Spring has almost sprung, meaning we are about to enter peak home buying season. According to Realtor.com, the greatest proportion of buyers tends to emerge between April and June. When demand grows, homeowners can sell their homes faster and at better prices, which typically makes spring a great time to sell. 

Of course, the housing market is constantly changing, and it is important to consider the current conditions when deciding how and when to sell your home.  If you are thinking about putting your home on the market in the coming months, you are certainly in luck. Experts are saying that this spring is going to be a seller's market.

Jonathon Smoke, chief economist for Realtor.com predicted back in January that the spring market of 2016 would favor the seller. 

"The 2016 housing market is forecasted to be mainly a seller's market, filled with increasing home prices, relatively low inventory, and fierce competition between buyers," he said. 

Now, as we experience some last-minute winter frost and head into spring, Smoke's prediction seems like it will come true. Here's why:

1. Supply is limited 

Ralph McLaughlin, chief economist for Trulia, told HousingWire that the inventory of homes for sale has decreased 35 percent over the past four years.

The National Association of Realtors reported that while there is usually a six- to seven-month supply of homes on the market at any given time, right now there is only a four-month supply. 

This limited supply is a great opportunity for sellers. When inventory is limited, sellers tend to face offers from multiple buyers and may find their homes at the center of some pretty extreme bidding wars.

This, of course, gives the seller the upper hand. He or she not only gets to pick the best offer of many, but he or she also has more leverage in negotiations. Both the buyer and seller know there are plenty of other eager buyers out there, so the buyer will probably be less rigid and the seller won't have to make as many compromises. 

2. More people have jobs 

NAR recently spoke with Smoke about the upcoming spring housing market. He told the publication that 151,000 jobs were created in January and that unemployment is almost at the lowest it has been in 10 years. More jobs means more spending power. A greater number of people are simply in a position to buy. According to Smoke, the growth in U.S. employment will cause home sales to increase 3 percent this year. 

3. Millennials are growing up 

According to NerdWallet, the slew of millennials entering the housing market is another reason 2016 will see a growth in demand. Millennials are the largest generation in U.S. history, so what they're doing matters. According to NAR's 2015 Home Buyer and Seller Generational Trends Report, millennials currently make up 32 percent of all homebuyers.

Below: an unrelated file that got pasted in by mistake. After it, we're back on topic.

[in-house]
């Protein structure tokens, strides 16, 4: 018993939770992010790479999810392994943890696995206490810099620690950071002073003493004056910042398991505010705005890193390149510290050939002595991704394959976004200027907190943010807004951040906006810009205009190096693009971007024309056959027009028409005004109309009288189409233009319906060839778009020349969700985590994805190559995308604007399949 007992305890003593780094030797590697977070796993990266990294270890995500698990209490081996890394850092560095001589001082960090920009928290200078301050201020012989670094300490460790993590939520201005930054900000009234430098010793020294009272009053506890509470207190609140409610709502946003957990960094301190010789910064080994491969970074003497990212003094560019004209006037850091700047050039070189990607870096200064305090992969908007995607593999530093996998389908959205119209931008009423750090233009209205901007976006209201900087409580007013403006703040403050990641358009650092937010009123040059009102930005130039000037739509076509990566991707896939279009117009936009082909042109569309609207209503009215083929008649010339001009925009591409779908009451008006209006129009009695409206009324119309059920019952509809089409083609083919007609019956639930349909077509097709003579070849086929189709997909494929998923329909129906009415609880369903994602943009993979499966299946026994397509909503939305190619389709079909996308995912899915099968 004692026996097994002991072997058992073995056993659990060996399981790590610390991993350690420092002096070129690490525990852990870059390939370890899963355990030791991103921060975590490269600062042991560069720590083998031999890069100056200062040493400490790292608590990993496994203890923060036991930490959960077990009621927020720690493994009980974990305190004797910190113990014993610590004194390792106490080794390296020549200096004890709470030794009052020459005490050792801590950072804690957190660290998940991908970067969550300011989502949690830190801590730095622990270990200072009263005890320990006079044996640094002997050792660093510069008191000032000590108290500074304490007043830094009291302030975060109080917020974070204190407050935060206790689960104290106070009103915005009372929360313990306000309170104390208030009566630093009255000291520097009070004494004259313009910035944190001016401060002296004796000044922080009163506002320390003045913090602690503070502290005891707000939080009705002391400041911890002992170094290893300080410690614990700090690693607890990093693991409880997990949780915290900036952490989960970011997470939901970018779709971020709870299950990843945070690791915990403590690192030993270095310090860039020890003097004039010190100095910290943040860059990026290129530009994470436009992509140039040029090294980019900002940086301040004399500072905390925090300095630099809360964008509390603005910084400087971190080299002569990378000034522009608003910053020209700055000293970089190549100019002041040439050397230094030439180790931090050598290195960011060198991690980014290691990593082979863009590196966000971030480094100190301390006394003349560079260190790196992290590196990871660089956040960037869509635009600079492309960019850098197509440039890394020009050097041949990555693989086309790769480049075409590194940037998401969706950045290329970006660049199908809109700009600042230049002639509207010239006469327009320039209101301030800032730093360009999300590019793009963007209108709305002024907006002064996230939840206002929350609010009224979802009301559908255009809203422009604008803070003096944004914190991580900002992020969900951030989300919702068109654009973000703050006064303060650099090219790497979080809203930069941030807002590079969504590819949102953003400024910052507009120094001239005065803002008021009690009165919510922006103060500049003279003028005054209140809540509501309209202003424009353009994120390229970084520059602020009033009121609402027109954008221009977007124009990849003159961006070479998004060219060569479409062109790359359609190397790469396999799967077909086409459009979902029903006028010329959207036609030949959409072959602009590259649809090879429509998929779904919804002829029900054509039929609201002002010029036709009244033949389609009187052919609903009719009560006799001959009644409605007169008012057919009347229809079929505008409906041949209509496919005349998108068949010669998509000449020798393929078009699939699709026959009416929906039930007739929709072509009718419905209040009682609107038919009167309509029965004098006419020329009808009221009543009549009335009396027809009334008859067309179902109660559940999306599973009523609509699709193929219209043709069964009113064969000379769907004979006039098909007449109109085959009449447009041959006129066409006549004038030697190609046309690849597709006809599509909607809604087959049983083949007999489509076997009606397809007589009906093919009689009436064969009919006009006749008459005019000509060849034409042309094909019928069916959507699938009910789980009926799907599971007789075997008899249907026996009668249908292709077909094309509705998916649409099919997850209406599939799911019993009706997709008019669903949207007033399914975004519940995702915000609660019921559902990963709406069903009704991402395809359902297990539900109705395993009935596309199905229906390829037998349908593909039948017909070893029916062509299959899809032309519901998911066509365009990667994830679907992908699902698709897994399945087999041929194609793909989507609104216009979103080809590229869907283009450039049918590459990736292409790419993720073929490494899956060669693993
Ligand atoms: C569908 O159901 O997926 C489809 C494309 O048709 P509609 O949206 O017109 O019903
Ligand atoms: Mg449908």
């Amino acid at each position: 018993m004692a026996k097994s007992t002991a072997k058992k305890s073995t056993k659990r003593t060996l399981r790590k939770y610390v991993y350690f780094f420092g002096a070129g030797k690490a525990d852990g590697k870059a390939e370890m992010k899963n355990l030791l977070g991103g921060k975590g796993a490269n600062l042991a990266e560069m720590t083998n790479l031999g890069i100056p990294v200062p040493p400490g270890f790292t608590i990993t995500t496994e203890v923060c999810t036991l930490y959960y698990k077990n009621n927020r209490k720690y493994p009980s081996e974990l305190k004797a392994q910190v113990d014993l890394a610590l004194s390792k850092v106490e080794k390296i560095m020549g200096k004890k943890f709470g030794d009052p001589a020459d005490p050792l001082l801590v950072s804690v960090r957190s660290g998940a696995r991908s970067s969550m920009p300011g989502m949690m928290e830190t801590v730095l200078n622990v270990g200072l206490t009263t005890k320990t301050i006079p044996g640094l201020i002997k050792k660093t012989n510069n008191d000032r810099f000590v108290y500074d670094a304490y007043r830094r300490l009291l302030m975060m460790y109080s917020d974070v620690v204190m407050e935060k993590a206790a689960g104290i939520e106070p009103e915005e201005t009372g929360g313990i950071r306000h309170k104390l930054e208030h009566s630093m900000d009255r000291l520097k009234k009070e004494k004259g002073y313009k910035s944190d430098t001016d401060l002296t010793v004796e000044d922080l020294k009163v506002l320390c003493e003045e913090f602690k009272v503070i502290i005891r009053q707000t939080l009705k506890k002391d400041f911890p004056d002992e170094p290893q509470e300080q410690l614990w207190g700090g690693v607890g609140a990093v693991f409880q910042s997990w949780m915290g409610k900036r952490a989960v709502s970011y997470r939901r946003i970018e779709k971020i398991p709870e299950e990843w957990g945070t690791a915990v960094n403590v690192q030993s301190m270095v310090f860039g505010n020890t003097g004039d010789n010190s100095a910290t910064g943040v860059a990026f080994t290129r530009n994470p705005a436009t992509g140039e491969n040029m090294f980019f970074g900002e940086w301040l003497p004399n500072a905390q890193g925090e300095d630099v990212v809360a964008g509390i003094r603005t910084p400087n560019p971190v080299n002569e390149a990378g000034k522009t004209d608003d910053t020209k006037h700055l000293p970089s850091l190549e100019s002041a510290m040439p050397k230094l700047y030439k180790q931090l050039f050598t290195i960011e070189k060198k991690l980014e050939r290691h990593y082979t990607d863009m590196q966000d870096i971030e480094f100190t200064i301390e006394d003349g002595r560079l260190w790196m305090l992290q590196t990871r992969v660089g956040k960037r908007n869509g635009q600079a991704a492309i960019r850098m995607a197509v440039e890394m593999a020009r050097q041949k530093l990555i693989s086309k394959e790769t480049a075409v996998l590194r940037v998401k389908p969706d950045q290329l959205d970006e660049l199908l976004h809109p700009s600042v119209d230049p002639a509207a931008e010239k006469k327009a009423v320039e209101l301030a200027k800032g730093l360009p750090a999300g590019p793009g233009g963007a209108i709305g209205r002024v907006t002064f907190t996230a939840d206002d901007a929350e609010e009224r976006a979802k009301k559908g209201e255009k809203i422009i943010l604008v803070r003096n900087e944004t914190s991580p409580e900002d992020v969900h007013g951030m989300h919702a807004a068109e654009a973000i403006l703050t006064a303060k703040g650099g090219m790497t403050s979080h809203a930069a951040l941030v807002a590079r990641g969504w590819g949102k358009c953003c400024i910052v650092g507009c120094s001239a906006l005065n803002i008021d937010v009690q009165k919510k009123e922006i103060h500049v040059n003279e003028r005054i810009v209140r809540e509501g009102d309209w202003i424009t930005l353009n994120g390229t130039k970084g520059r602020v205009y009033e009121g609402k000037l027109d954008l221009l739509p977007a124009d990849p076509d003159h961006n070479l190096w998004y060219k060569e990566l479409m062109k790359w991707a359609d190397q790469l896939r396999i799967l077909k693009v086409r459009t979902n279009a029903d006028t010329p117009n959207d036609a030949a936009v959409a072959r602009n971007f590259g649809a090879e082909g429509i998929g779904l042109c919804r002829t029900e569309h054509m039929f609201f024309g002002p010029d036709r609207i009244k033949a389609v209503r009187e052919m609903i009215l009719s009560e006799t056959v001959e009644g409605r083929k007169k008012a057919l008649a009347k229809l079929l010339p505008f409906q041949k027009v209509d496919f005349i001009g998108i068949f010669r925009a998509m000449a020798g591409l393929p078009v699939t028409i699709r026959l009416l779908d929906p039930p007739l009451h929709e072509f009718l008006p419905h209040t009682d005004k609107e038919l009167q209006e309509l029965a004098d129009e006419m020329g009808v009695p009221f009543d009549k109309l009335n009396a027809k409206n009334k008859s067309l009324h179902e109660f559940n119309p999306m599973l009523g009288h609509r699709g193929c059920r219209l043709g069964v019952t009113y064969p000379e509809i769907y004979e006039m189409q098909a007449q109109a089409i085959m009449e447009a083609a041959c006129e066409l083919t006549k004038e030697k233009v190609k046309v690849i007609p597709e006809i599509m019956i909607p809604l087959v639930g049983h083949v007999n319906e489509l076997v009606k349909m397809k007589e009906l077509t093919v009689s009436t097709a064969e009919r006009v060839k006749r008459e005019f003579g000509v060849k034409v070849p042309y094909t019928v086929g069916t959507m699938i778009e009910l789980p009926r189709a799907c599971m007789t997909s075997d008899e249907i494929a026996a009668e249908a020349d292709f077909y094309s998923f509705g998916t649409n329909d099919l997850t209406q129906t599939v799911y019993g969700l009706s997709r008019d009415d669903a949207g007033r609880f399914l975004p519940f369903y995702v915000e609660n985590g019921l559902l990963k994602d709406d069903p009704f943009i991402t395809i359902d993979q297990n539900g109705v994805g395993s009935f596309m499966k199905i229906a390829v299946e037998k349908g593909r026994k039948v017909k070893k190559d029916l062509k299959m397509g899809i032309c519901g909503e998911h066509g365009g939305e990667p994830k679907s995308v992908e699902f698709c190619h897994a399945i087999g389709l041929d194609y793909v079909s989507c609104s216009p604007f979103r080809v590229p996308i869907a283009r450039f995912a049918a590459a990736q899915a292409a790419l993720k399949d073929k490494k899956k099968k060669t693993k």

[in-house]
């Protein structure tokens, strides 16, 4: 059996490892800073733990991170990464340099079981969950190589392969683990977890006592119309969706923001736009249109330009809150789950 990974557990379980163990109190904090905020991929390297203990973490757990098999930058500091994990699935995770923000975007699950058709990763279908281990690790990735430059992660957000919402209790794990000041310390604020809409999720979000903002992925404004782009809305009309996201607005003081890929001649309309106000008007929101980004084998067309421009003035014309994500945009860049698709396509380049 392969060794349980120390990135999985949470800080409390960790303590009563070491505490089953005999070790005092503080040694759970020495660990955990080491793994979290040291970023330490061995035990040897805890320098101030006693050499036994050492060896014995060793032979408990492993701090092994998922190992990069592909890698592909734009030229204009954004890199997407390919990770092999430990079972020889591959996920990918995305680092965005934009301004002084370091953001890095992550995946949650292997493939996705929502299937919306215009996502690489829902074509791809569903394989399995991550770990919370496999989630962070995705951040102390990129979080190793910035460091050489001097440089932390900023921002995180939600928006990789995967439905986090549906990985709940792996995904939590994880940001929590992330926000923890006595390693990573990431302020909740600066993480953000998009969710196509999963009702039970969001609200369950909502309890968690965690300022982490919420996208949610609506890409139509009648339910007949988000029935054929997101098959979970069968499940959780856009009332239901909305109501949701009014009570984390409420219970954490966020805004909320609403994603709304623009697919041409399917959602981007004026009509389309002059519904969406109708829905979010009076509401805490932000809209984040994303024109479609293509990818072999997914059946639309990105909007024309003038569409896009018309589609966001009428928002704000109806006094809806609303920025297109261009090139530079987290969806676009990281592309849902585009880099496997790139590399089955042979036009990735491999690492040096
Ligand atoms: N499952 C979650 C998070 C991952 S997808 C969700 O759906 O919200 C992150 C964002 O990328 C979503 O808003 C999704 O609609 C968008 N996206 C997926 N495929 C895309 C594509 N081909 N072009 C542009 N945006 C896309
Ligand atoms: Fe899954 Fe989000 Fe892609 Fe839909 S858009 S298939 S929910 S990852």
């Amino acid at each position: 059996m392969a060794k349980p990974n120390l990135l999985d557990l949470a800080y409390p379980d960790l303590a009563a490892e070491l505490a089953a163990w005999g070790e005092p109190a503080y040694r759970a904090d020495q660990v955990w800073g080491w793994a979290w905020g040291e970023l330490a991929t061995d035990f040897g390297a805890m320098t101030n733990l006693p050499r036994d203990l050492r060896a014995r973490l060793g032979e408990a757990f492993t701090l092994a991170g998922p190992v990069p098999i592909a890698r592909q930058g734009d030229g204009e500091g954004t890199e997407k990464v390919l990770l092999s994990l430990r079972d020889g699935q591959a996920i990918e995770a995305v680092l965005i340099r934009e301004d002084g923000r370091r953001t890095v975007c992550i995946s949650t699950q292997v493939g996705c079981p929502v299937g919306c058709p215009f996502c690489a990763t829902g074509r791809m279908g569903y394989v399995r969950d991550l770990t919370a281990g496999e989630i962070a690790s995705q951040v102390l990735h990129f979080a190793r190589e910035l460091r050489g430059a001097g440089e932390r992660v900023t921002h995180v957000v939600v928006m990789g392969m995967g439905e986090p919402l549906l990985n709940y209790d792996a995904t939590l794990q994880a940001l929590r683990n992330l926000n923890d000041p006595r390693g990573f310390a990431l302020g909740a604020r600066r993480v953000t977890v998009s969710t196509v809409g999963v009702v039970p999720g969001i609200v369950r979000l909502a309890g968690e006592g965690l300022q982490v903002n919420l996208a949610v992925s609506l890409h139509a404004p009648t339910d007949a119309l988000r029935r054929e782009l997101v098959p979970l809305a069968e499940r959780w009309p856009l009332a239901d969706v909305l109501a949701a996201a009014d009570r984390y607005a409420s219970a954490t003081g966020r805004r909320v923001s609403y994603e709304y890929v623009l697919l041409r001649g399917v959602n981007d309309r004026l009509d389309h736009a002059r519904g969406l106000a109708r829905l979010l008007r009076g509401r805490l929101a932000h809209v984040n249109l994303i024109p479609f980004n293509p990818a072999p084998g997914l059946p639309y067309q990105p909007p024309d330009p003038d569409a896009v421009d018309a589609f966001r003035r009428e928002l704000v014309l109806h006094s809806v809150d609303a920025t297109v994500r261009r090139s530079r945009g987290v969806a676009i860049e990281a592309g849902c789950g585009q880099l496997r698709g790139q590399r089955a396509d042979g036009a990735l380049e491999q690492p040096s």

NerdWallet explained that the growth in millennial interest in homes will cause more single-family homes to be built, but the will not be built at a pace fast enough to accommodate the demand. 

What sellers should do 

So how should sellers prepare for this upcoming spring? First of all, it is important they don't get too cocky. It may be a seller's market, but it is still important to give the buyers all the reasons in the world to choose you. 

1. Set the right price 

It starts with providing a reasonable asking price that will get those buyers in the door. Realtor.com said it is vital to closely examine your local market when determining the price of your home. Sure, the national market can give you a general idea of what to expect, but the community in which your selling your home is all that really matters in the end. Sellers should study what similar homes in their area are selling for and price it based on those numbers.  

Smoke emphasized the importance of getting the price right the first time. It is a bad strategy to test if the home will sell at a super high price and then decide to lower it later if it doesn't. The longer a home stays on the market, the harder it is to sell because buyers will be suspicious about why it hasn't sold. Getting it right the first time matters.

"Making the error of going for a price that's well above the market price is a recipe for being let down and potentially not selling the home at all," Smoke said on Realtor.com. 

2. Consider a pre-listing inspection

Aside from comparison research, a pre-listing inspection is a great way to help a seller determine how to price his or her home. A pre-listing inspection is a home inspection paid for by the seller before the home goes on the market. It alerts the seller of any major and minor issues present in the home.

Once the seller receives the home inspector's report, he or she can decide whether to fix the issues or factor in the cost of repairs to the price of the home by lowering it accordingly. If the home inspector gives the home a clean bill of health, the seller can decide to ask for a higher price, explaining to buyers that they would not have to sink any other money into the home because it is in tip top shape.